Knowledge includes a variety of APIs - from customer recommendations to smart querying and information about the context of text. Many of these services take advantage of natural language processing. As of this writing, all of these services are in preview.


The Search APIs allow you to retrieve Bing search results with a single web service call.

You can use these APIs. To get started, you need an Azure account. You can get a free Azure trial at https://azure.microsoft.com/.

Each API offers a free option that restricts the number and/or frequency of calls, but you can break through that boundary for a charge.  Because they are hosted in Azure, the paid services can scale out to meet increased demand.

You call most of these APIs by passing and receiving JSON to a RESTful web service. Some of the more complex services offer configuration and setup beforehand.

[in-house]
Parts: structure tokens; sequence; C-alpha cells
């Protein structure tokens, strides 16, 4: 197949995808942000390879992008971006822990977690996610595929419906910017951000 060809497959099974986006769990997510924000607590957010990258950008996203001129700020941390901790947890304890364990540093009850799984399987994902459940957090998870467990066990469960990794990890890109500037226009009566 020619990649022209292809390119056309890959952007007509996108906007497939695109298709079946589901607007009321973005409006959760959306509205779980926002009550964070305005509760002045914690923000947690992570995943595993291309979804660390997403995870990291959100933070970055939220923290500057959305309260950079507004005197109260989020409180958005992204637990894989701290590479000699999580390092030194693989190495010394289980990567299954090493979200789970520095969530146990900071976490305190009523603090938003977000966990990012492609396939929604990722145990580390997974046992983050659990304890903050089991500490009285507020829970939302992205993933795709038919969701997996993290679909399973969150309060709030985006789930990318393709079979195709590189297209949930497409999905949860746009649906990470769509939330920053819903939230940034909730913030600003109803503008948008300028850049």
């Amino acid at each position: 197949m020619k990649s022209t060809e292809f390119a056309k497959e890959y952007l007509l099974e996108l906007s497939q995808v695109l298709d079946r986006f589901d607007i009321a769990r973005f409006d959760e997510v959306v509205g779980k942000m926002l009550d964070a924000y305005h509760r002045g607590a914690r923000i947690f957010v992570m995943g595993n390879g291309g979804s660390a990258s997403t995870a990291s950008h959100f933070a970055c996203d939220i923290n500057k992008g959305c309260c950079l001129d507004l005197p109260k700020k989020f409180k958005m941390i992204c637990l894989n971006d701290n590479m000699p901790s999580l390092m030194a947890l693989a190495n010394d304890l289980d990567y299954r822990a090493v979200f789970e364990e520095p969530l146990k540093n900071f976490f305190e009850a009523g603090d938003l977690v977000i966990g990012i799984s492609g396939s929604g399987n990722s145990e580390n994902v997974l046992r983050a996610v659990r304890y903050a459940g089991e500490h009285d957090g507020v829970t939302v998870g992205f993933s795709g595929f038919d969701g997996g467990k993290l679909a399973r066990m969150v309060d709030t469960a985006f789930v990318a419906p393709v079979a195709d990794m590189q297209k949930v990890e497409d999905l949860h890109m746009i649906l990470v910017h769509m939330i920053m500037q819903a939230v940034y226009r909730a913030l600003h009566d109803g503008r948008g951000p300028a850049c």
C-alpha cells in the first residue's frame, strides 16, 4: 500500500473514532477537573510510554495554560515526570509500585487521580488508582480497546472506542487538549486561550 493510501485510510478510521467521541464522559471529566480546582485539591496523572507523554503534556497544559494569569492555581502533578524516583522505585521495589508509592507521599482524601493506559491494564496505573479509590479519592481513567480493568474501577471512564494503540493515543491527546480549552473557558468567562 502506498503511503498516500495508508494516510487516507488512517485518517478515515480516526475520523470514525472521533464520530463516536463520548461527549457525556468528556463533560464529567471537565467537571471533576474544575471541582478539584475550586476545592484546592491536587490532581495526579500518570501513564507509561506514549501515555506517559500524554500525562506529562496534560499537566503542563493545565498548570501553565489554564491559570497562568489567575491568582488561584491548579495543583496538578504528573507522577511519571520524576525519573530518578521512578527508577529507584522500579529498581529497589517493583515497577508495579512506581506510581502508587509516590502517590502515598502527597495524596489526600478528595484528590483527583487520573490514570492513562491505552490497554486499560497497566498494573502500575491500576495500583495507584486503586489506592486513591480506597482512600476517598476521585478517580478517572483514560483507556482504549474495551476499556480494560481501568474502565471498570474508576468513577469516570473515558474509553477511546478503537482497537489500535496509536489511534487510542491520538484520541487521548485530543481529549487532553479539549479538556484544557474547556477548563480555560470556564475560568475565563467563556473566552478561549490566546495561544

These APIs are capable of analyzing pictures, text, and speech because each service draws on the knowledge learned from parsing countless photos, documents, etc. beforehand.
You can find documentation, sample code, and even a place to try out each API live in your browser at https://azure.microsoft.com/en-us/services/cognitive-services/

A couple of fun applications of Cognitive Services are how-old.net (which guesses the ages of people in photographs) and what-dog.net (which identifies the breed of dog in a photo).

Below is a screenshot from the Azure documentation page, listing the sets of services. But keep checking back, because this list grows and each set contains one or more services.

List of Cognitive Services
Sign up today and start building apps. It’s fun, it's useful, and it’s free!

Tuesday, 26 December 2017 10:25:00 (GMT Standard Time, UTC+00:00)
# Tuesday, 08 August 2017
Tuesday, 08 August 2017 05:21:28 (GMT Daylight Time, UTC+01:00)
# Monday, 10 April 2017
# Monday, 13 March 2017
Monday, 13 March 2017 12:17:00 (GMT Standard Time, UTC+00:00)